Public approval of Supreme Court has plummeted; term limits may be the solution

The U.S. Supreme Court is seen on Capitol Hill on May 2, 2023.
(J. Scott Applewhite / Associated Press)

There was a time, not so long ago, when the U.S. Supreme Court was among the most esteemed institutions in the country.

The court’s sharp move to the right, combined with disclosures of egregious ethical problems involving Justices Clarence Thomas and Samuel A. Alito Jr., have rapidly and dramatically changed that picture. That, in turn, has focused new attention on an idea that has attracted support from constitutional scholars on both the left and the right: term limits.

The current Republican leadership in Congress has little interest in changing the status quo — they’ve finally gotten the deeply conservative majority on the high court that the GOP has sought for decades. So there’s no likelihood of a term-limit measure passing this year or next. But as the court’s standing continues to slide, the term-limit proposal — which attracts backing from opinion elites as well as the broader public — could be an idea whose time has come.


There should be no question about the urgency of the problem.

As recently as three years ago, two-thirds of Americans said they approved of the way the court was handling its job, polling by Marquette University Law School found. Today, as the justices move into their annual end-of-session rush of major decisions, the share approving of their work has tumbled to 41%, according to Marquette’s most recent poll. It’s even lower in some other surveys — a Quinnipiac University survey released Wednesday showed only 30% approving of the court’s work.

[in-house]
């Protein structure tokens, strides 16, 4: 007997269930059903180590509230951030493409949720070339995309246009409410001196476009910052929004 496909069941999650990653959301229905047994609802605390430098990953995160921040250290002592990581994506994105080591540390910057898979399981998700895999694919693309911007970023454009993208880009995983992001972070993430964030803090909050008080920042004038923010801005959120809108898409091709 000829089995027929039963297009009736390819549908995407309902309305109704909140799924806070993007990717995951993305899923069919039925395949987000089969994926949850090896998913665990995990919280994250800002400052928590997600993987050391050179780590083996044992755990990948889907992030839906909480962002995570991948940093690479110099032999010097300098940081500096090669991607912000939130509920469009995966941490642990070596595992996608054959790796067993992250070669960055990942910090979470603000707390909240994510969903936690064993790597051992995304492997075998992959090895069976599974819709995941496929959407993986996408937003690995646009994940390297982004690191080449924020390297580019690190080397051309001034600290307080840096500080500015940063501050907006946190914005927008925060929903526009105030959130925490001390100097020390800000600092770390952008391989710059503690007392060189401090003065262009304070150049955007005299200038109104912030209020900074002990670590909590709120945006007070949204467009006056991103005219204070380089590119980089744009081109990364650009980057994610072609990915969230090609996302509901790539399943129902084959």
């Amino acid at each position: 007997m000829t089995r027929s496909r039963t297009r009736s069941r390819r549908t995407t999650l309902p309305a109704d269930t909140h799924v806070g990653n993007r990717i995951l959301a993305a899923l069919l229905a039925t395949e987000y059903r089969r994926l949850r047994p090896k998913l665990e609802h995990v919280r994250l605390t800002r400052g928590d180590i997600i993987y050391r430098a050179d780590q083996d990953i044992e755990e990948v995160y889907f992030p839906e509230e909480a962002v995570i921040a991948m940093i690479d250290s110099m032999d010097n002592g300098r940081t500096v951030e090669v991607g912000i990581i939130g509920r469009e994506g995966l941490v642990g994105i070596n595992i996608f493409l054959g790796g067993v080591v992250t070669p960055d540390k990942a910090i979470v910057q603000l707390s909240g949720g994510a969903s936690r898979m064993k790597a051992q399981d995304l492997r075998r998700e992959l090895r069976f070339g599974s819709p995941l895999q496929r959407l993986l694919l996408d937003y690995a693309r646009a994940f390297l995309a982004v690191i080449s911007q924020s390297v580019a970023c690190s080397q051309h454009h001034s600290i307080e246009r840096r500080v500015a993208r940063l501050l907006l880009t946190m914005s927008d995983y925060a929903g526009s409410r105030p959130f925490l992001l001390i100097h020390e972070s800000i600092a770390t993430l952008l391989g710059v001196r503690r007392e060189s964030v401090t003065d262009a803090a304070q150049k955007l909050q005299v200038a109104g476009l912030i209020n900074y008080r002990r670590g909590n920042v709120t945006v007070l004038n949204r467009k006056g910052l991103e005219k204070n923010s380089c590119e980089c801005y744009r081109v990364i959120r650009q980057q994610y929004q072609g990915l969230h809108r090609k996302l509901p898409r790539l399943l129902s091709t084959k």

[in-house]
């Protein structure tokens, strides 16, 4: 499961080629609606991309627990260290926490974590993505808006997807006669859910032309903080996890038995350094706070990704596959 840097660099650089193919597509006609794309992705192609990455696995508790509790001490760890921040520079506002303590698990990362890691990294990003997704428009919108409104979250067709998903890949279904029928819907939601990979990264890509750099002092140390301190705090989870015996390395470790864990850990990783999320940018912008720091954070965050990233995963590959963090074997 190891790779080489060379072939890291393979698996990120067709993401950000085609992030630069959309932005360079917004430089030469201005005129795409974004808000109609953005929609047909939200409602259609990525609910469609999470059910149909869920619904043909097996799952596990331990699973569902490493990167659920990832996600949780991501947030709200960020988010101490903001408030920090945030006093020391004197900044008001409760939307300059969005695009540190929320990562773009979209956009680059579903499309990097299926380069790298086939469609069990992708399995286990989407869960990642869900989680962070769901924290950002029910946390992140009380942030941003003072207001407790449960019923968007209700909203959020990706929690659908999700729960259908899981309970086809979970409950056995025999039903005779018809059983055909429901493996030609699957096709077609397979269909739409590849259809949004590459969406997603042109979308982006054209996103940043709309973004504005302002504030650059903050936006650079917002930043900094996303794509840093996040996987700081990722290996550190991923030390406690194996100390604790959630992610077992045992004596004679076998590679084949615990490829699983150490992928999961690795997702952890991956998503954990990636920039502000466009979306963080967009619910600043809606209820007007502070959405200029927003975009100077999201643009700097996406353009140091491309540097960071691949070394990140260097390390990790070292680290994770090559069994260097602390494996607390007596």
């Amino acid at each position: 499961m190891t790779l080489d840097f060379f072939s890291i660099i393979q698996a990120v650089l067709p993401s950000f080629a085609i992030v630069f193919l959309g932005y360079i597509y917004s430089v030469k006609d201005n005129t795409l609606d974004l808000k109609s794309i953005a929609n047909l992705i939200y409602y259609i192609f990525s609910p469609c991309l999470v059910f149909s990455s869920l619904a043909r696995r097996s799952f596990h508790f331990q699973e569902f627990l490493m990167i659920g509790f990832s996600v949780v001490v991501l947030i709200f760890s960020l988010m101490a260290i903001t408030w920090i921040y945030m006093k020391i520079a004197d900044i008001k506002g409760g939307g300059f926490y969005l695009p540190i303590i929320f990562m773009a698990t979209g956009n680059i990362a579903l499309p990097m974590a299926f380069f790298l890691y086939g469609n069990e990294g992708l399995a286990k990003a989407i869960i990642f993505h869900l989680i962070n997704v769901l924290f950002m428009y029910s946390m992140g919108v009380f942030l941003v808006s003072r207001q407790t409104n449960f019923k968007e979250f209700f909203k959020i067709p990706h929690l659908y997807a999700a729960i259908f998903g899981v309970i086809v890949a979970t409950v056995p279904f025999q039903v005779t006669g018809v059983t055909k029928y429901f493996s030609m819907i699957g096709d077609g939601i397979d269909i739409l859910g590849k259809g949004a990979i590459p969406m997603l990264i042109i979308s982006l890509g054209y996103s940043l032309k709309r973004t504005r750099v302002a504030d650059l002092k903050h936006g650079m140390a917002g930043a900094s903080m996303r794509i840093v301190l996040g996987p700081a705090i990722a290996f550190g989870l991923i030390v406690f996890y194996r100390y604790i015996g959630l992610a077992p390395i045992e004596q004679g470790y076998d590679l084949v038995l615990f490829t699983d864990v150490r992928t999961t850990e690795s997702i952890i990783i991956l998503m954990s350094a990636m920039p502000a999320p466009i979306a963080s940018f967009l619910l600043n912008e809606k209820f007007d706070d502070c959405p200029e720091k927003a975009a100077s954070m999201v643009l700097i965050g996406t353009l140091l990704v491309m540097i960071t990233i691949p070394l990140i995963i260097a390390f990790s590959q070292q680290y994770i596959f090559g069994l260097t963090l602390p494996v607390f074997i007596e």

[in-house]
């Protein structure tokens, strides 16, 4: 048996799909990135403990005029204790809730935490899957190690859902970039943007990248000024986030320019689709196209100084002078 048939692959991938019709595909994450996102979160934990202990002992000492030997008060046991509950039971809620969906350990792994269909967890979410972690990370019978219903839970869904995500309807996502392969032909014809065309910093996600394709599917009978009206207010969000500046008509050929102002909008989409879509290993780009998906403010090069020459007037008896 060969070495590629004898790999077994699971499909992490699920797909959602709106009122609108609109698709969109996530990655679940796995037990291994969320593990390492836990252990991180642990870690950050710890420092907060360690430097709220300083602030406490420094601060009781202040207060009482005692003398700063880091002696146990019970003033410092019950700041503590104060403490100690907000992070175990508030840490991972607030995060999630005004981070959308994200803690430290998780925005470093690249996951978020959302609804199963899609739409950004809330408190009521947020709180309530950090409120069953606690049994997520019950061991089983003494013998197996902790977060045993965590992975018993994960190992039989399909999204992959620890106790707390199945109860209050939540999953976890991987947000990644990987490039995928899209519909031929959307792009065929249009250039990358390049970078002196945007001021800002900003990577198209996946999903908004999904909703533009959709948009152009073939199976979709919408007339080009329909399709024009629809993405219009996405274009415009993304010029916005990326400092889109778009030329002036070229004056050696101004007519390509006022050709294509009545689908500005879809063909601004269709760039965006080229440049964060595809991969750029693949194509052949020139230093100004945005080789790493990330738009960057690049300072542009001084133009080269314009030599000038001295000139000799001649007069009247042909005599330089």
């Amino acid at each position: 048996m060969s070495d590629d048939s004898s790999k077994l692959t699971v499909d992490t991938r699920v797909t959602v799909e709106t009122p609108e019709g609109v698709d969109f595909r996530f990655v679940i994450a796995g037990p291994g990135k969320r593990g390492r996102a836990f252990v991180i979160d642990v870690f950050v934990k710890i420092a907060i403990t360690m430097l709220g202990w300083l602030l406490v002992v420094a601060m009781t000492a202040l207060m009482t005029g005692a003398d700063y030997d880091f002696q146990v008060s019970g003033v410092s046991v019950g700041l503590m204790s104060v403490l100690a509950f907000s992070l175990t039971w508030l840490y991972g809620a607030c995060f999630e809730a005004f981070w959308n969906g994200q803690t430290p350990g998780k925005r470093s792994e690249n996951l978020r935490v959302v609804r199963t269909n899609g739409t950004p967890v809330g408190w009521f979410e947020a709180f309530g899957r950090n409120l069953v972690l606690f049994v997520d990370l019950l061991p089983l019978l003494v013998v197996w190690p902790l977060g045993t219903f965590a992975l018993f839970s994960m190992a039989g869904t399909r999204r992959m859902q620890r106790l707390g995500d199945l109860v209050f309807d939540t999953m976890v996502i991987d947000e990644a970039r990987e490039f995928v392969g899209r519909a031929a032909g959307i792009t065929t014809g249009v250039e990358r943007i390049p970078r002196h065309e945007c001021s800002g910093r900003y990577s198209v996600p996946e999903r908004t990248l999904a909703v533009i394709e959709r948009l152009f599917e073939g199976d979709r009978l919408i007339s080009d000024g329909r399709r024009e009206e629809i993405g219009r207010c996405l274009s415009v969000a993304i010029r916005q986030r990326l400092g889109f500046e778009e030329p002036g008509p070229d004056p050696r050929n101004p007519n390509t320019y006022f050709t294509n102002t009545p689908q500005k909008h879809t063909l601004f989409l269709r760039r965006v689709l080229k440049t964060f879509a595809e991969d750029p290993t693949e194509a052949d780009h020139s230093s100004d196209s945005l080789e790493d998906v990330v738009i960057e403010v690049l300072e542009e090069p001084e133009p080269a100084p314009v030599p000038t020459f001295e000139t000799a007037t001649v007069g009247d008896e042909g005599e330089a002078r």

Views of the court have soured in both parties, although the steepest drop has come among Democrats, especially since last year’s decision in Dobbs vs. Jackson Women’s Health, which ended the nationwide guarantee of abortion rights that had stood for nearly half a century.

Justices no longer seen as impartial

The reasons for the plunge aren’t hard to see: The Supreme Court’s standing has always relied on a bit of a conjurer’s trick, and in recent years, the magic has worn very thin.

In a democratic society, letting nine unelected officials decide critical public policy questions is a tough sell. The court’s power has depended on convincing Americans to see the justices as impartial decision makers handing down rulings based not on politics, but on law.

The number of Americans willing to believe that has dwindled.